Towards the end of our trip, my dad had decided that we should visit our ancestral village in the province of Punjab, where his extended family live. Over the course of a few hours, I saw the city landscape outside the car window blend into vast fields and clusters of fluffy trees. A flicker of nervousness that I had felt at the beginning of this vacation returned. I did not know any of the relatives we were going to visit. My Urdu was extremely poor; how would we talk with each other? Would there be snakes and scorpions lurking in every corner like the documentaries? What If their water was not filtered properly, and I got infected? Once we arrived, I was yet again in for a surprise upon seeing the house. The homes were constructed such that each had their own courtyard, something I had never seen before. The courtyard was decorated with trees heavy with a variety of fruits, such as scarlet pomegranates, perfectly round oranges, sunny lemons, and best of all fragrant mangoes. The wooden doors for each room had the most intricate carvings of swirls, flowers, and geometric patterns. My great uncle come through the door with a hearty laugh and arms spread out invitingly. For lunch I wolfed down two servings of pulao,a warmly spiced, savory rice dish with chicken; yet my great aunt eagerly offered me a third. After, we took a stroll through the village, visiting each house. Not red sand boa in sight.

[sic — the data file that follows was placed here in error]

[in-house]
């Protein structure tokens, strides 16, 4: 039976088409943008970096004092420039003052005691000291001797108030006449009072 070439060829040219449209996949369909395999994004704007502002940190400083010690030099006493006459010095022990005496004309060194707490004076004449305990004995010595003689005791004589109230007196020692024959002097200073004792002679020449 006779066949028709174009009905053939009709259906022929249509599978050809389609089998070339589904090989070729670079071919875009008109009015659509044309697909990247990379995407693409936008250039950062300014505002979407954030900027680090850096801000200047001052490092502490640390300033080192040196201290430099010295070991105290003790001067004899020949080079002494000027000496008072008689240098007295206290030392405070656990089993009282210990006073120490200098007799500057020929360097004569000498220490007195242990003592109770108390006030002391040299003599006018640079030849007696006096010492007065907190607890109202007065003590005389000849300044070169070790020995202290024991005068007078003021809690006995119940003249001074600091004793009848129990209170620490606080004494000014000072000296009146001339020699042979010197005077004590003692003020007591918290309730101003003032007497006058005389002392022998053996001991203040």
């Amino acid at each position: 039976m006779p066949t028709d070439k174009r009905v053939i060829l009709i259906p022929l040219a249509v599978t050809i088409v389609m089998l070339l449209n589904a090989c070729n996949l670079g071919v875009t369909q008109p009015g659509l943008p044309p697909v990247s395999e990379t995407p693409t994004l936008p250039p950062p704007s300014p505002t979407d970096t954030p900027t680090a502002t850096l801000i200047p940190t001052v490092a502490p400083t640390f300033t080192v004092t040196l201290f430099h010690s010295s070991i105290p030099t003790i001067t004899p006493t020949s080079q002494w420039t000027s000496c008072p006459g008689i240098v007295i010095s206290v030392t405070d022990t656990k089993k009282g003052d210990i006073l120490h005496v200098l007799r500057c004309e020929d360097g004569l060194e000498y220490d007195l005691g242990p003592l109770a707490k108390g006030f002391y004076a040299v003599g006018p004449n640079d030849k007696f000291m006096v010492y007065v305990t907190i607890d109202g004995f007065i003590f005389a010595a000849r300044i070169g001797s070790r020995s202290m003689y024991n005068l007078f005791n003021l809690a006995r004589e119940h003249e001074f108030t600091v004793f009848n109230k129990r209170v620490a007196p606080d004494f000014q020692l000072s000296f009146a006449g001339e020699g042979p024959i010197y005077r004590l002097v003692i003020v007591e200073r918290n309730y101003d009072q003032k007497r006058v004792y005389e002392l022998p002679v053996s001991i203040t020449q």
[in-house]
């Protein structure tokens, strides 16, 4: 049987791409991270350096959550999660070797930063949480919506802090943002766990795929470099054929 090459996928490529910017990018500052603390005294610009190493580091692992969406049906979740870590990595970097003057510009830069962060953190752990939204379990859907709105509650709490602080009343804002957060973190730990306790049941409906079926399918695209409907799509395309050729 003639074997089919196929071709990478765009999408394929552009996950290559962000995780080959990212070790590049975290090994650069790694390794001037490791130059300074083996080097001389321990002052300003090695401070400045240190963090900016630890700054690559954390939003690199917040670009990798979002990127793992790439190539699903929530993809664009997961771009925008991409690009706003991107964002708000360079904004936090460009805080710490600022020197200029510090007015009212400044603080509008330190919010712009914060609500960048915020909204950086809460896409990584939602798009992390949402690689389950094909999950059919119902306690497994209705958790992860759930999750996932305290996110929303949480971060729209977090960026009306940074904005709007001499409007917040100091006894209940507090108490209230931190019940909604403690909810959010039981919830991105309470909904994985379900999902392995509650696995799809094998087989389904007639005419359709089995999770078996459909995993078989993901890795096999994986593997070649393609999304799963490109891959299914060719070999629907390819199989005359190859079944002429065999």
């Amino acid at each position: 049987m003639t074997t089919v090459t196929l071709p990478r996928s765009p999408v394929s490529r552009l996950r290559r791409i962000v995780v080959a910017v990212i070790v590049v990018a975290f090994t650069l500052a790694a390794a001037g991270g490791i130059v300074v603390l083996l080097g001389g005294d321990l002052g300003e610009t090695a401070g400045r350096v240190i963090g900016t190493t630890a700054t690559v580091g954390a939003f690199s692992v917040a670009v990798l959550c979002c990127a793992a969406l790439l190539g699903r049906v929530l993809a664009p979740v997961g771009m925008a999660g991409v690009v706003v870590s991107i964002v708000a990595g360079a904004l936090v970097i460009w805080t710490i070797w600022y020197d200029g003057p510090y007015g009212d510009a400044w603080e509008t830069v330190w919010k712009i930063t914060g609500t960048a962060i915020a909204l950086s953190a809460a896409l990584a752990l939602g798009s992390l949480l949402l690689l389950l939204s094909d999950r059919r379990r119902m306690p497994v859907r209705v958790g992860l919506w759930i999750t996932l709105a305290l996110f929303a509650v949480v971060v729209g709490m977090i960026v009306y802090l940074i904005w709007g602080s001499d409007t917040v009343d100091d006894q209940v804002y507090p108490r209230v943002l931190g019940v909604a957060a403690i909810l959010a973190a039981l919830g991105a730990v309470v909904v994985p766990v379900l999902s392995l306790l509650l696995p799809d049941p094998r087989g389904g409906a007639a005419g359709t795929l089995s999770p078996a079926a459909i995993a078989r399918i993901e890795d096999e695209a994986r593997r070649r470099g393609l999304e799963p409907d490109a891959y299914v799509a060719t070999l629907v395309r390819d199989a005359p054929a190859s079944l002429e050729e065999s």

The day came all too soon when our five-week vacation in Pakistan had come to an end. A few tears were shed as we said our goodbyes and promises to stay in touch were made. I expected myself to be weighed down by homesickness by the end of this trip but felt quite the opposite. I was ready to live in Pakistan! The beauty I had witnessed was like no other. Setting out on the journey homewards, I felt a significant change in my character. Pervious to our travel, my mindset and understanding of other cultures and people was solely led by lowly depictions fed to me by the media. Despite being raised in a household where culture was given a fair amount of importance, media had significantly tainted my opinion of countries outside of the western hemisphere – even seemingly factual, unbiased programs like National Geo Graphic. Through my experience, I have become more welcoming towards others who are different from myself, and more eager to understand their cultures to experience their unique beauty. I am consciously striving to find out information for myself to formulate my own views and personality as I develop into an adult and a member of society.